A Portsmouth, Virginia, police sergeant ― who charged a Black state senator, local civil rights leaders and city public defenders with crimes under his theory they participated in a conspiracy to “injure” statues glorifying Confederate soldiers who fought for slavery ― was the subject of an internal investigation for an email he sent to city officials that blasted the rhetoric and actions of those he would later accuse of committing felonies, HuffPost has learned.
Sgt. Kevin McGee, according to several sources, was also a prominent opponent of former Portsmouth Police Chief Tonya Chapman. Chapman, Virginia’s first Black female police chief, was forced out last year, which she said was a result of her confronting “racial tensions” from within the majority Black city’s mostly white police force and facing down a police union she said didn’t like her because she wasn’t a white man.
Current Portsmouth Police Chief Angela Greene, also a Black woman, has gathered support from a predominately white group of Portsmouth residents, particularly after her department took advantage of Virginia’s magistrate system and bypassed Portsmouth’s Black elected prosecutor to charge Sen. Louise Lucas (D), local NAACP leaders and Portsmouth public defenders with taking part in a conspiracy to cause “injury to” a Confederate monument. The little-known “injury” law previously referred to the Civil War as the “War Between the States,” a preferred term of Confederate sympathizers.
Sen. Lucas was on the scene of a daytime demonstration at Portsmouth’s Confederate monument in June, but, like many other defendants charged with conspiracy, wasn’t actually on the scene later that night when protesters beheaded four Confederate statues and caused one to fall, severely injuring another demonstrator.
The Portsmouth police stayed back from the scene at the time, only intervening once the man was injured. Lucas, citing the police chief’s poor handling of the incident, called on Greene to resign. Some officers on the force believe that Portsmouth police could have stopped the protester from being injured if they intervened earlier.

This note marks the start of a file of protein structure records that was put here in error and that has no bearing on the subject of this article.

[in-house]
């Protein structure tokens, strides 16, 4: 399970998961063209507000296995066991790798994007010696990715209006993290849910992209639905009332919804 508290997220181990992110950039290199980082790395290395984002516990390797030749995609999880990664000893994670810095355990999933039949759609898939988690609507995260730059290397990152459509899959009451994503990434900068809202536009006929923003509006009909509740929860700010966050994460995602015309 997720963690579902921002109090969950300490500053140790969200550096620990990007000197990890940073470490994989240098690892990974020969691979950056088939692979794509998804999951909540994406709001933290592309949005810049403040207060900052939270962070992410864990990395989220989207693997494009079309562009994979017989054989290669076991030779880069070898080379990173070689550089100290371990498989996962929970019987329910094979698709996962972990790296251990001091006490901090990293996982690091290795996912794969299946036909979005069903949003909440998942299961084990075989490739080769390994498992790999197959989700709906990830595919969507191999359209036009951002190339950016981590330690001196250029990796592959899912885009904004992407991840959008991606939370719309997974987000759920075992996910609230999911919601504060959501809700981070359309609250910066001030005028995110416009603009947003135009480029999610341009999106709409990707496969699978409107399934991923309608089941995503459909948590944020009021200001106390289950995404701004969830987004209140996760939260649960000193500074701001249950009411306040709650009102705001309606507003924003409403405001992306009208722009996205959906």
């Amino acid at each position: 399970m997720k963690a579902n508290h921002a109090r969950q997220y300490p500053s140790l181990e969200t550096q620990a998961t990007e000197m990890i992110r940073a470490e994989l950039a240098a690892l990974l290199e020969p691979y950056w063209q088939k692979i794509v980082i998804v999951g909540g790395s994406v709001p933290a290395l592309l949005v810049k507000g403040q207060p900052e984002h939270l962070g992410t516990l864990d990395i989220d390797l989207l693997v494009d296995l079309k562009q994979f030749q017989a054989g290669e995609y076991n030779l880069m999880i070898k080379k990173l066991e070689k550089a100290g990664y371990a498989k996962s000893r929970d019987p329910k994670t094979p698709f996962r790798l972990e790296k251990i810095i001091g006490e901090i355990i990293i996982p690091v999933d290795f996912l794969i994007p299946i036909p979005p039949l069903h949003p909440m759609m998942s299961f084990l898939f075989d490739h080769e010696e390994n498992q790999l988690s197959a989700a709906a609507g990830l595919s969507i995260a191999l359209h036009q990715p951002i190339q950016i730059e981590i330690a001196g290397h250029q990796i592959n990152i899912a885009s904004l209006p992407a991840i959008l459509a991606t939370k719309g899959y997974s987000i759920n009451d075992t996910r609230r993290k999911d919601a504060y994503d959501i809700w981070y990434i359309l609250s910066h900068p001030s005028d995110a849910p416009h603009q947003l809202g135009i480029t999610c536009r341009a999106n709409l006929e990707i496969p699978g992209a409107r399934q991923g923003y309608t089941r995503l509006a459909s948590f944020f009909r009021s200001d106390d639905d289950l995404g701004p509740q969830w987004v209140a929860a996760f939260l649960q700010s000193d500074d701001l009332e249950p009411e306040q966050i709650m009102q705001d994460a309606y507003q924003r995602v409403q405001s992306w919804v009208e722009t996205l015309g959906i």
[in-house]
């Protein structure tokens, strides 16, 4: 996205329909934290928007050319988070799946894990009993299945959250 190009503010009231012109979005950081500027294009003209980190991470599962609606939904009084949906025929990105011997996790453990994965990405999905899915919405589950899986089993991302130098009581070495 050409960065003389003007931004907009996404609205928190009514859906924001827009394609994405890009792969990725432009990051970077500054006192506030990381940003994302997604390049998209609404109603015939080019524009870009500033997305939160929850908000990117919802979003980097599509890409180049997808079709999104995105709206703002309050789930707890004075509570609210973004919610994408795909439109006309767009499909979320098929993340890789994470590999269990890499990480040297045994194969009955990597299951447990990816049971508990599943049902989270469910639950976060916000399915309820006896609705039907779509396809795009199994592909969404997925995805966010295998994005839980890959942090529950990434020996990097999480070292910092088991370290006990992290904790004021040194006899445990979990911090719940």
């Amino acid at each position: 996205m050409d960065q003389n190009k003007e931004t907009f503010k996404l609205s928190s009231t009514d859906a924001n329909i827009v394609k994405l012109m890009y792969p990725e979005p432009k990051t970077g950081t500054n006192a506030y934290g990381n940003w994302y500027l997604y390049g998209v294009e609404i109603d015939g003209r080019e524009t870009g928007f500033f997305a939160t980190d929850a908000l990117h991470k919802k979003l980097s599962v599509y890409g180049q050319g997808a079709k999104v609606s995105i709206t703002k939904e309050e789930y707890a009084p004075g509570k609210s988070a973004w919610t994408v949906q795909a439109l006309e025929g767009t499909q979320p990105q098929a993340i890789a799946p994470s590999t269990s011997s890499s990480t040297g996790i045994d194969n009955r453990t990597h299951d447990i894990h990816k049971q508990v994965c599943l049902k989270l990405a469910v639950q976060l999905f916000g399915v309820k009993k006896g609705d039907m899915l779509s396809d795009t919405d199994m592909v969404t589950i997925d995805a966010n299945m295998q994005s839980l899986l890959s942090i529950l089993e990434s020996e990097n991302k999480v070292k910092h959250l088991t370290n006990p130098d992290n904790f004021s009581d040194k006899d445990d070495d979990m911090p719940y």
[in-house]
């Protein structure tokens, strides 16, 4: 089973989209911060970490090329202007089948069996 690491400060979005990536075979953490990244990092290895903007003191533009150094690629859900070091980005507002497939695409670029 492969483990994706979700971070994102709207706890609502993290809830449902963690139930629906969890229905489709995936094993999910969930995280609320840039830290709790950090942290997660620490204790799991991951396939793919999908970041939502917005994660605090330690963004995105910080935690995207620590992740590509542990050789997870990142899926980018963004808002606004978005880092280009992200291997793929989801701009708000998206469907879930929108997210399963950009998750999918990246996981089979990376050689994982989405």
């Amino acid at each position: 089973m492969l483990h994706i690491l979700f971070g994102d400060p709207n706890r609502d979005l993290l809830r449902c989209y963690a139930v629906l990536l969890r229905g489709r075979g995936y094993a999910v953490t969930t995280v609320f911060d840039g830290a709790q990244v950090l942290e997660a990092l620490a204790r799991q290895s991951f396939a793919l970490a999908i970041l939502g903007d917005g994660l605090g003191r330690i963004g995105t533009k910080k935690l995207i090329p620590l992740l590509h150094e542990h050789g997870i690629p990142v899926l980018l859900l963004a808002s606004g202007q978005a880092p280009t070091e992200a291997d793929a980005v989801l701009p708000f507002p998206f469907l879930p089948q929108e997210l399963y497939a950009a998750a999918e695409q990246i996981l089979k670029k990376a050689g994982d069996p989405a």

McGee disagreed. In his letter to Portsmouth officials the day after the statues were destroyed in June, McGee cited his prior experience as a firefighter and said sitting back was the right thing to do because the statues were “a lost cause” and the outcome would have been worse if officers intervened. “Occasionally you have to let a house burn in order to save the ones on either side or because collapse is imminent,” he wrote. He also slammed Lucas, saying her calls for his boss’s resignation were “repulsive” and “absolutely disgusting and offensive.”
“Chief Greene deserves nothing less than the highest praise and she should be given the resources to continue to rebuild this Police Department,” McGee wrote. “If Senator Lucas wants to place blame on anyone for this incident, she should start by looking in the mirror.”
Two months later, McGee went to a Virginia magistrate, a low-level judicial officer, to obtain felony charges against Lucas and 13 others. He then stood behind Greene during the press conference announcing the unusual felony charges.
McGee’s letter also attacked Commonwealth’s Attorney Stephanie Morales, the first Black woman elected as Portsmouth’s top prosecutor, who previously prosecuted a white Portsmouth officer for killing an unarmed Black teenager. McGee ― who wrote in his letter that he was “afraid of ... persecution and prosecution for doing my job” ― claimed he’d heard protesters say that Morales wouldn’t prosecute them.
Texts obtained by HuffPost through a public records request indicated that, after Morales told Greene that McGee’s comments speculating about her approach to protester cases were “incorrect and unprofessional at best,” Chief Greene said she’d “definitely have a conversation with” McGee. Chief Greene also told Morales that she referred McGee’s letter to Portsmouth’s Professional Standards Unit.
A Portsmouth Police Department representative told HuffPost on Monday that they were withholding records about a Professional Standards Unit investigation into McGee’s letter, citing public records exemptions for personnel information and records on administration investigations relating to allegations of wrongdoing.